(Bloomberg) -- Amnesty International is shutting its Hong Kong operations citing fear of “serious reprisals” under a China-imposed national security law, the latest civil society group to fold amid a crackdown on freedoms in the city.

The non-governmental organization’s office dealing with human rights issues will close on Oct. 31, while the branch focusing on East and Southeast Asia will shutter by the year’s end, the group said in a release Monday, adding that it will shift regional advocacy work to new locations.

“This decision, made with a heavy heart, has been driven by Hong Kong’s national security law, which has made it effectively impossible for human rights organizations in Hong Kong to work freely and without fear of serious reprisals from the government,” said Anjhula Mya Singh Bais, chair of Amnesty’s International Board, in a statement.

“The law has repeatedly been used to target people who have upset the authorities for any number of reasons -- from singing political songs to discussing human rights issues in the classroom,” she added.

Hong Kong Quietly Widens National Security Law With Subtle Shift

The U.K.-headquartered global human rights organization is one of the most recognizable civil society groups in the city to close in the wake of the security legislation handed down by Beijing in June 2020.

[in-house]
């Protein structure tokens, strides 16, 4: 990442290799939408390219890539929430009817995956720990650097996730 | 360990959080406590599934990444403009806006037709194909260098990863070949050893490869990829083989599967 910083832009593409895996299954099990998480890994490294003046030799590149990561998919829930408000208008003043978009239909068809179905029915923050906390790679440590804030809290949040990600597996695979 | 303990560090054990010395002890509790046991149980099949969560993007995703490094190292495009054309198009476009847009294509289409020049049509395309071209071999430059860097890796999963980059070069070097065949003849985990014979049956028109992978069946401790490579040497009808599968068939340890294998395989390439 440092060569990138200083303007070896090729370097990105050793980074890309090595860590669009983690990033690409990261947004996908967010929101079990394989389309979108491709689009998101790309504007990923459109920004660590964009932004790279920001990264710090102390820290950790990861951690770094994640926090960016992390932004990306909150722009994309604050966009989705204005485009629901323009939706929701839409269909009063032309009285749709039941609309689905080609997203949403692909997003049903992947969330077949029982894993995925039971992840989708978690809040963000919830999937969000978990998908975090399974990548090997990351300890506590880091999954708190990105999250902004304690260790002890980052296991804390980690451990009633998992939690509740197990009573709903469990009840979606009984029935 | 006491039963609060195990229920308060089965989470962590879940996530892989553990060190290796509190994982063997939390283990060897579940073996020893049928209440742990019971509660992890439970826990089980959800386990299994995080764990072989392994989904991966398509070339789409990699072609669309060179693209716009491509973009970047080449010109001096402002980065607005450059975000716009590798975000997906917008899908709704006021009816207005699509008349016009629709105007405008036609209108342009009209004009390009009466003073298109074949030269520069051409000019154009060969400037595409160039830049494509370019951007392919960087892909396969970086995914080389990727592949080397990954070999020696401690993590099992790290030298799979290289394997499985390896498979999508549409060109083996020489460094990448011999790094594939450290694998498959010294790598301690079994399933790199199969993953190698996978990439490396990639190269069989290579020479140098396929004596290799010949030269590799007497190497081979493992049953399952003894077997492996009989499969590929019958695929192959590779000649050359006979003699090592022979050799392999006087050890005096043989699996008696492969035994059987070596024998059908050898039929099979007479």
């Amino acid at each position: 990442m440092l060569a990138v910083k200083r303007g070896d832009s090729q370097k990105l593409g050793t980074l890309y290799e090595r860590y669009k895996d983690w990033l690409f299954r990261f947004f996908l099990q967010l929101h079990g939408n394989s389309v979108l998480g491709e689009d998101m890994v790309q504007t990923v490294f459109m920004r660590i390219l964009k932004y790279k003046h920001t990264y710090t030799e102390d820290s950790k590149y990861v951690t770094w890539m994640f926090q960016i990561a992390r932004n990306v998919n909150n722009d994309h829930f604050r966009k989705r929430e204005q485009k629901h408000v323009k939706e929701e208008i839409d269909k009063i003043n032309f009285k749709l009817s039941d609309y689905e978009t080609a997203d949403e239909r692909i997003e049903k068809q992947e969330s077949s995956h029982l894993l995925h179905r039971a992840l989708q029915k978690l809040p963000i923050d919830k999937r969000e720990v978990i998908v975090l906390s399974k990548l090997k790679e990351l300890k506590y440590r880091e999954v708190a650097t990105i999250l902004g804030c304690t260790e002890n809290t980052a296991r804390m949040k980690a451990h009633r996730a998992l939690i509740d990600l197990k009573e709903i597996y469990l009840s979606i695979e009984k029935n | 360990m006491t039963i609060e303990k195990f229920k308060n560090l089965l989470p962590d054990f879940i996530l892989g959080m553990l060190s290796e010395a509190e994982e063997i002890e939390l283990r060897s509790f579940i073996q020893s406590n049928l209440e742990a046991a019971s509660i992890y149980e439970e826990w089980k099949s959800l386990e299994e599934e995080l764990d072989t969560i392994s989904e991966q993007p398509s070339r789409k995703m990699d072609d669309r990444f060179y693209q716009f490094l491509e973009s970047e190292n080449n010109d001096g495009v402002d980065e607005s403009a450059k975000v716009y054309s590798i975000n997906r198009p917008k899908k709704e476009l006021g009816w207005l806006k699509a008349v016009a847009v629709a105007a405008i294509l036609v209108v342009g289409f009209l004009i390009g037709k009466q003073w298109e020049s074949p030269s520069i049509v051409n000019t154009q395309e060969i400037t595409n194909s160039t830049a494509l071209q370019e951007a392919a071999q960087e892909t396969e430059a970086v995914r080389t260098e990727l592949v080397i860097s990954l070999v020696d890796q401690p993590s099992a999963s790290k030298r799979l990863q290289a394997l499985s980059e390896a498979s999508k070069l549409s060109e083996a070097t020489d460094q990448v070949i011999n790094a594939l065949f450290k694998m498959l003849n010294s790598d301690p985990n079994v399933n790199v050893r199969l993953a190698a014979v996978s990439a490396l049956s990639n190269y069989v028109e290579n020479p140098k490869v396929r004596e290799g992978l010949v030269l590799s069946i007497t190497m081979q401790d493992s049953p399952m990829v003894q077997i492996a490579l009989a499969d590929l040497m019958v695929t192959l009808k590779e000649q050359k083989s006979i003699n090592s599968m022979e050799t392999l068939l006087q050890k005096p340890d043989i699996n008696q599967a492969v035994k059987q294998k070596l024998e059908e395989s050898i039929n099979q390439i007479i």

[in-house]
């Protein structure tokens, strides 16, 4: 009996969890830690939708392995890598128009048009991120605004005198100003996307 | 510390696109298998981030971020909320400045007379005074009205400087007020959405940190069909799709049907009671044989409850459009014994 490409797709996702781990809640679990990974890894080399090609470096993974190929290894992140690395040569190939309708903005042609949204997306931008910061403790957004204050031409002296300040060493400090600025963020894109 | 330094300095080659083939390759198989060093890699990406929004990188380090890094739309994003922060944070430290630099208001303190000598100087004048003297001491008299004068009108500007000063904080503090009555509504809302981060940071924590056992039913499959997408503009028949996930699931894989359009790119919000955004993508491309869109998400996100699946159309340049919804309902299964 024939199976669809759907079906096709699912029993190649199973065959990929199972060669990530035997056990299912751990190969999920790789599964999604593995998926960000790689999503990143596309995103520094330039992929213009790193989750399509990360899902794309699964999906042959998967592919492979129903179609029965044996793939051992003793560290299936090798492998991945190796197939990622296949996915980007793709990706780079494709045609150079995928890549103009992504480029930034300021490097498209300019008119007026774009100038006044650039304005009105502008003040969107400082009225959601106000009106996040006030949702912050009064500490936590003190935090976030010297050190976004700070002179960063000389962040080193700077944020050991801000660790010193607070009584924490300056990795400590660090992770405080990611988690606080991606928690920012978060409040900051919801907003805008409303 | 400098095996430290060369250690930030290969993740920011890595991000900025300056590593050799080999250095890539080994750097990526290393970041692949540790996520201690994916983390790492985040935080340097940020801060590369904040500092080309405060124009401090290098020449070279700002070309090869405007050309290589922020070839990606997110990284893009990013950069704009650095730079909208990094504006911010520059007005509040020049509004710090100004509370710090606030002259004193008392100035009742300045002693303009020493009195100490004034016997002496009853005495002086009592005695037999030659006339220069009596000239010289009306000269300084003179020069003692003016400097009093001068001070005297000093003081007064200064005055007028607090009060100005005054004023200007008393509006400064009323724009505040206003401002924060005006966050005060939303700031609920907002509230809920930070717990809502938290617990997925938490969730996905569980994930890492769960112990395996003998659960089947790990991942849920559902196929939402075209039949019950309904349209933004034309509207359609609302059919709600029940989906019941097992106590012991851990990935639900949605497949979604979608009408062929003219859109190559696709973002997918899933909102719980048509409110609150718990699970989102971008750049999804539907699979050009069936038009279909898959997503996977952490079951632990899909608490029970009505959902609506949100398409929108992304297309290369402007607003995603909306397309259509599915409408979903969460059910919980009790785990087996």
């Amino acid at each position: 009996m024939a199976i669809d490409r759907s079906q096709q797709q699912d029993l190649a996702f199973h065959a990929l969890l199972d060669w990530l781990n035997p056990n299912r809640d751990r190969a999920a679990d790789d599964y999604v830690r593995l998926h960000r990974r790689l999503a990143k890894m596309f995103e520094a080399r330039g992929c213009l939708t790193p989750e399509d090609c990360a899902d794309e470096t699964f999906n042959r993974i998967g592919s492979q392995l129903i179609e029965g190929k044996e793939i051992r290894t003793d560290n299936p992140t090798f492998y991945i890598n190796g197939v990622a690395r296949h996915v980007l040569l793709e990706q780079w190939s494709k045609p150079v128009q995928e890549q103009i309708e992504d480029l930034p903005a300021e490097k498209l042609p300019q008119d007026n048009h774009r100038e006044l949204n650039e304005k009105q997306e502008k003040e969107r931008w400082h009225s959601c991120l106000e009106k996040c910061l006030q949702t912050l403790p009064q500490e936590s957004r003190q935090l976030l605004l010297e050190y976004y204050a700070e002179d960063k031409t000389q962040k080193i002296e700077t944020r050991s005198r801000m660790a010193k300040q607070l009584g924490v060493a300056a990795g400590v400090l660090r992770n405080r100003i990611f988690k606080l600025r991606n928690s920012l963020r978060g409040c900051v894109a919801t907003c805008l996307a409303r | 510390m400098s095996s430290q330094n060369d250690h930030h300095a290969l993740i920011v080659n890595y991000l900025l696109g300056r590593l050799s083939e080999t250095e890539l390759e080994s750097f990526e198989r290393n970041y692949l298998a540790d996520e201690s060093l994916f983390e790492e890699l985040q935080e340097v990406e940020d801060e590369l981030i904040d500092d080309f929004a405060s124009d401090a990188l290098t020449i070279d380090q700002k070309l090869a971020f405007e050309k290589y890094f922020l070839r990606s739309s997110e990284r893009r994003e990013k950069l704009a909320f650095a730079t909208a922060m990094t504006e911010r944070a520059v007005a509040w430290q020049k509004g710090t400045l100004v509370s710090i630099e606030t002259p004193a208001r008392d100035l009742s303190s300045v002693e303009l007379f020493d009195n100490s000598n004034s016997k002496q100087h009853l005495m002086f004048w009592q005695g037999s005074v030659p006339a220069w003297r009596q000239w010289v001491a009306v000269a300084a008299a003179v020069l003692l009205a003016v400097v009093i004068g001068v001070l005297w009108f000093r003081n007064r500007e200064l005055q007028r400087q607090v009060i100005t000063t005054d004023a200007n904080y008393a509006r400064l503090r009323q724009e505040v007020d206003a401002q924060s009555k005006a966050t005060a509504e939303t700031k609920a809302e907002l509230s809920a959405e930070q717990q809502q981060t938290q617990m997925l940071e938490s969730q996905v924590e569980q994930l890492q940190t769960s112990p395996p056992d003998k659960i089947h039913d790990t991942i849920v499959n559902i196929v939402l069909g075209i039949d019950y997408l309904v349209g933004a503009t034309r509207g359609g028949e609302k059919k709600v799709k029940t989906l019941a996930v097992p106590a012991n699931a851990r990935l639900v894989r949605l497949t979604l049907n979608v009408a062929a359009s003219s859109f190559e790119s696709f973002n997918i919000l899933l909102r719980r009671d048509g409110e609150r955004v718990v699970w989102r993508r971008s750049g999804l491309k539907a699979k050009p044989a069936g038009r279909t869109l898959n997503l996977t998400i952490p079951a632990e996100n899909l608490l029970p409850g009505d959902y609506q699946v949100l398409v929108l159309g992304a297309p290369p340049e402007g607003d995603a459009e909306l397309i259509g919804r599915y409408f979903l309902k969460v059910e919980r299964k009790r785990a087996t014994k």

While Hong Kong Chief Executive Carrie Lam has repeatedly said the law has restored stability to the city after the mass protests of 2019, lawyers and foreign governments have criticized the legislation as vaguely-worded and designed to stifle political opposition. 

In recent months, authorities have expand a crackdown on dissent to include trade unions, charities, filmmakers and professional associations that engage in what the government deems “political” activities.

Charities face losing their tax exempt status if deemed to be “engaging in or supporting any acts or activities which are unlawful or contrary to the interests of national security,” under guidelines published in September.

The largest teachers’ union and a decades-old organization that ran an annual vigil for victims of the 1989 Tiananmen Square crackdown are among the 35 local groups Amnesty says have closed recently under such pressure.

(Updates throughout with details from statement.)

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